All These Things I’ve Done, however, is a dystopia.
Big suprise, right?
I am about dystopia-d out, but I brought this all the way from Michigan to Boston so I thought I might at least try to read it. The dsytopian premise was interesting – class/power structures had gotten out of hand in America, and the government has stepped in to regulate, but of course have regulated some other stuff too, like declaring a prohibition on coffee and chocolate. The narrator, Anya, is a part of a mafia family that owns an overseas chocolate factory, but her parents have both died and left her and her two siblings in the care of their dying grandmother. Anya is kind of on the fence about her family – she loves them with fierce loyalty, but at the same time, their illegal doings eventually got her father killed – but she is managing to care for her siblings without involving herself with them too much. Things become more complicated when she is accused of poisoning her ex-boyfriend with a bar of tainted chocolate. And of course, things become even MORE complicated when she falls in love with the new kid in town – the District Attorney’s son.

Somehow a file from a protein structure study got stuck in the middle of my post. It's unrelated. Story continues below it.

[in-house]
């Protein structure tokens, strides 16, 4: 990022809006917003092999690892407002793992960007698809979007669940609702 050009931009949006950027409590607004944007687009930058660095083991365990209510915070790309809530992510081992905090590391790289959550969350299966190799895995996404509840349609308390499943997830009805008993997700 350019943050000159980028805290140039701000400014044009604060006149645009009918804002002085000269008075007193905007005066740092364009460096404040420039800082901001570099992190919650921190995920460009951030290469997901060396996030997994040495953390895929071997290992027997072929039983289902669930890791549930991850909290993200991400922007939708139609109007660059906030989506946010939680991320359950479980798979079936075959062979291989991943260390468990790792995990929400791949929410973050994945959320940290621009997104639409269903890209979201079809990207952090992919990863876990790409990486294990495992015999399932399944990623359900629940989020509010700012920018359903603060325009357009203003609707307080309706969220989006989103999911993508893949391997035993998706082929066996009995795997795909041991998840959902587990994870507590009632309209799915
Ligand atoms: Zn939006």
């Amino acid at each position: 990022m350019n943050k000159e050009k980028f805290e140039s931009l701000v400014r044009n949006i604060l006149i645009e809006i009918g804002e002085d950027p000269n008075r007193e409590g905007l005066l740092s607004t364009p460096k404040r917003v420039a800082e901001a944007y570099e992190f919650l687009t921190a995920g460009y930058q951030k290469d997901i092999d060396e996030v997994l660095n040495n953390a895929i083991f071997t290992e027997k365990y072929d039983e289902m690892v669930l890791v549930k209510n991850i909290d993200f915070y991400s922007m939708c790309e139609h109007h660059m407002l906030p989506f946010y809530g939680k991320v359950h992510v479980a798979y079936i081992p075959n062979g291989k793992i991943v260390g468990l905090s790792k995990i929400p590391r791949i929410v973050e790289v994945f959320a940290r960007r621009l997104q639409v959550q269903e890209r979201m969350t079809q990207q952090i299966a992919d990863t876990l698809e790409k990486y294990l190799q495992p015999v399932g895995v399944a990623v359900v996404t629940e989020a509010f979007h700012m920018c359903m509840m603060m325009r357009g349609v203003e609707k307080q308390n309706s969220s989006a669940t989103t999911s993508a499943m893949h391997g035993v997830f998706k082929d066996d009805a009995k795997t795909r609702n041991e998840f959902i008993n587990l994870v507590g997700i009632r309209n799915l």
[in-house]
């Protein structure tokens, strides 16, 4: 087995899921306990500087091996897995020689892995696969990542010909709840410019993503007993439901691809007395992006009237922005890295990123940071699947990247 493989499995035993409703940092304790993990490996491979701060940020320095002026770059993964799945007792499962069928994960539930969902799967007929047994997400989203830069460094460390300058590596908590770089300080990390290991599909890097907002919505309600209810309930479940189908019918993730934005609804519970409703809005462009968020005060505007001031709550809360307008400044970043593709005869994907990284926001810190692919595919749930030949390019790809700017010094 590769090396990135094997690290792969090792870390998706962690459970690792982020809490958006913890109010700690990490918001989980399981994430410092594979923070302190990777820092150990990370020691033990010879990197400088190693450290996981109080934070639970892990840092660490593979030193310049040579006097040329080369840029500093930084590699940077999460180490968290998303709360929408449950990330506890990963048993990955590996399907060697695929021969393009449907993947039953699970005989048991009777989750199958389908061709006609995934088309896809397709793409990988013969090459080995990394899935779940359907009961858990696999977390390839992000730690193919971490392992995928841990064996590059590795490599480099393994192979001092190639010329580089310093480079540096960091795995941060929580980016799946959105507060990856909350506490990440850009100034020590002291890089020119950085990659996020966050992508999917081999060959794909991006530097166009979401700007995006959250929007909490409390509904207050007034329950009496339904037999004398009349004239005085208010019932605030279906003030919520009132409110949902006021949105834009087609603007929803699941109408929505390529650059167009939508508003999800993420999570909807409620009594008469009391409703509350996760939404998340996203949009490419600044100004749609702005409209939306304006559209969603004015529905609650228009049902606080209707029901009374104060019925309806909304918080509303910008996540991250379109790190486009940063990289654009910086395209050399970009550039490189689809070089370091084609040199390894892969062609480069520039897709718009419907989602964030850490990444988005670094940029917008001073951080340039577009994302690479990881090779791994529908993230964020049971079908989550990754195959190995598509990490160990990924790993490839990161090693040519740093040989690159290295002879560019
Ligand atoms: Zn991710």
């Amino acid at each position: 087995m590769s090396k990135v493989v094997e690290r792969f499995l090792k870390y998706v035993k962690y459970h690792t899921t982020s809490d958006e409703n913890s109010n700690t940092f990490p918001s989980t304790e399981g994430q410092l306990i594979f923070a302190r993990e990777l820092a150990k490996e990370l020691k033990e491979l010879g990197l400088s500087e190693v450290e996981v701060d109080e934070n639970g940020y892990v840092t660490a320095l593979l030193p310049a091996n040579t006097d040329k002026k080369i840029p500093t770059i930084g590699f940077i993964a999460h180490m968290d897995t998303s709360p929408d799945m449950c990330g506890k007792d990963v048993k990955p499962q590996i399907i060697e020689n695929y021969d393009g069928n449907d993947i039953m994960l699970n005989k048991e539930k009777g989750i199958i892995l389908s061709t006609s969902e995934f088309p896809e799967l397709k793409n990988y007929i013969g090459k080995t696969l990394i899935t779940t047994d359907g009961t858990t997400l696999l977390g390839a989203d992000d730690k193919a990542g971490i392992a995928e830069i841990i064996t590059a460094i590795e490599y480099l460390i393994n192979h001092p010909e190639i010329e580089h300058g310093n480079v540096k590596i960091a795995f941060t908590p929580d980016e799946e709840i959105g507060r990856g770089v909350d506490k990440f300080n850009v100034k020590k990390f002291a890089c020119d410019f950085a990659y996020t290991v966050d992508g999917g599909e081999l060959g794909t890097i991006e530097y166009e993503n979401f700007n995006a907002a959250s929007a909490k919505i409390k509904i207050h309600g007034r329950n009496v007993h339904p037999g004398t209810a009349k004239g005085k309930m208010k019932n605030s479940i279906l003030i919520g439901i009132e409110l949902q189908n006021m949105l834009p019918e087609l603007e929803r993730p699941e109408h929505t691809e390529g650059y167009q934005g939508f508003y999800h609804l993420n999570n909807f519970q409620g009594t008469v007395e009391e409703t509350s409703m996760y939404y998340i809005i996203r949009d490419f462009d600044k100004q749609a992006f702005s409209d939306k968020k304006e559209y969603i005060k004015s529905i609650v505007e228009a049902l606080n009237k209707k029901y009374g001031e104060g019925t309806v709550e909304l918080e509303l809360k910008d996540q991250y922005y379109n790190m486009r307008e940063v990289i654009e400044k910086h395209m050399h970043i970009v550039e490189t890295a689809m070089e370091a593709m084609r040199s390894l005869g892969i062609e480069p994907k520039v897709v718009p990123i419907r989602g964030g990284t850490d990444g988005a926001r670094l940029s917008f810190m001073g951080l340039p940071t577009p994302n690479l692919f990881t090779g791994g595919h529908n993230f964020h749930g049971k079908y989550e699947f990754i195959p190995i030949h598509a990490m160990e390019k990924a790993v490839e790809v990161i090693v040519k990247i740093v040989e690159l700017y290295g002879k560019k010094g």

There was some horrible cliffhanger in anticipation of a trilogy. I have completely repressed it from my mind, apparently. Which also could speak to my overall opinion of the book: it was a fine book, but had some annoying patterns. I didn’t really buy Anya’s switch from hating Win to conducting a torrid affair. I thought that her attitude throughout the book was kind of haughty and not particularly endearing. And can we write some more standalone books, people? Not everything needs to be a trilogy. And not every author needs to write a dystopia.
I am awfully testy.
5. Animal, Vegetable, Miracle by Barbara Kingsolver
I think that I could read this book every year for the rest of my life and be happy. This year, I read it at just the best time: June, when the farmer’s market is about to open, when you can finally spend some time outdoors, when you can actually start eating fresh, local produce instead of dreaming about it.
The first time I read this book, it was February in Michigan. Don’t do that.
For those who are behind the times, this is a book about feeding your family with locally (and often personally) grown food as a way of life. It is one of my favorite books because it is exactly the kind of life I wish I had. I would like nothing better than to become Barbara Kingsolver, ASAP.